The new study measured the awareness, adoption and use of electronic medical record systems and health information exchange by hospital-based infection preventionists (formerly known as infection control professionals) to report and share information critical to public health. Infection preventionists are often responsible for reporting information on patients diagnosed with health-care-acquired infections like Methicillin-resistant Staphylococcus aureus, or MRSA, as well as sexually transmitted diseases such as chlamydia.
Prior research at Regenstrief and other academic institutions has shown that health information exchange can increase the completeness and timeliness of infection reporting to local and state health agencies. In this study, the researchers found that half of the infection preventionists surveyed were unaware of whether their hospital or health system participated in a health information exchange. Only 10 percent of infection preventionists indicated that their organizations were formally engaged in health information exchange activities.
While 70 percent of infection preventionists surveyed reported access to an electronic medical record system, less than 20 percent were involved in the design, selection or implementation of the system. Without such involvement, those surveyed indicated the information systems often did not include modules or components that supported infection control activities.
“There is a push from the Centers for Medicare & Medicaid Services to reduce hospital-acquired infections and increase the use of electronic health record systems,” said lead author Brian Dixon, MPA, Ph.D., Regenstrief Institute investigator and assistant professor in the School of Informatics and Computing at Indiana University-Purdue University Indianapolis. “The Centers for Disease Control and Prevention are encouraging local and state health departments to use health information technologies to improve infectious disease reporting and prevention activities. We found that while hospital-based infection preventionists — the people on the front line — may have access to health information technology, they lack specially designed computer tools needed to sift through the massive amounts of data in electronic medical records.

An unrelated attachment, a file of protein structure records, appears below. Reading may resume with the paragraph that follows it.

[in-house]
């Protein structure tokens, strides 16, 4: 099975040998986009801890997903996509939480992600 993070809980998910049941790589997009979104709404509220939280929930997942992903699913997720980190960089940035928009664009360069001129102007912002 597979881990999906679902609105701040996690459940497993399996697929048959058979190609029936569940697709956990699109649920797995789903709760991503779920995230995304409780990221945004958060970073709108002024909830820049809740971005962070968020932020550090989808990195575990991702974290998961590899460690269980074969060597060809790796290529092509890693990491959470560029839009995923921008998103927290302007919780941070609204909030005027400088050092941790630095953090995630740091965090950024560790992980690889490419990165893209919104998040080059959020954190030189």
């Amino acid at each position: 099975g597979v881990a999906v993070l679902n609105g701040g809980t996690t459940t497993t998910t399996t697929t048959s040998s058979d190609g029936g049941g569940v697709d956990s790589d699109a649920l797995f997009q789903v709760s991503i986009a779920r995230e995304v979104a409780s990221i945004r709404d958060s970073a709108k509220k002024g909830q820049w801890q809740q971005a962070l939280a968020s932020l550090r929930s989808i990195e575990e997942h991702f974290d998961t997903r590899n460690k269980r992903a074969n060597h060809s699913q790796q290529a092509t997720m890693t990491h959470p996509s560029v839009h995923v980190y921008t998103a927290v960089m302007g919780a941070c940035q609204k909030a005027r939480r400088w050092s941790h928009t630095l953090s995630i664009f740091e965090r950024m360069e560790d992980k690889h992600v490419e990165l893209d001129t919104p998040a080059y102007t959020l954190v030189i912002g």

“We learned that hospital infection preventionists are frustrated with inefficient lists of patients whose electronic medical charts they must examine individually,” said Dr. Dixon, who is also a health research scientist with the Richard Roudebush Veterans Affairs Medical Center. “They say they want electronic alerts and reminders when the system detects something of potential importance. There needs to be concerted R&D to meet this gap in decision support.”
In addition to Dr. Dixon, co-authors of the study are Josette Jones, Ph.D., of the School of Informatics and Computing; and Shaun Grannis, M.D., M.S., of the Regenstrief Institute and the IU School of Medicine. The Regenstrief Institute is the home of internationally recognized centers of excellence in biomedical and public health informatics, aging, and health services and health systems research.
“Infection Preventionists’ Awareness of and Engagement in Health Information Exchange to Improve Public Health Surveillance” was published online on Feb. 18 in the American Journal of Infection Control. The study was funded by the Centers for Disease Control and Prevention.
“Well-designed and supported electronic medical records systems and health information exchange can provide tools that can help prevent and halt the spread of infection among hospitalized patients,” Dr. Dixon said. “But to do so effectively, infection preventionists must be made part of the selection and implementation of health information technologies.”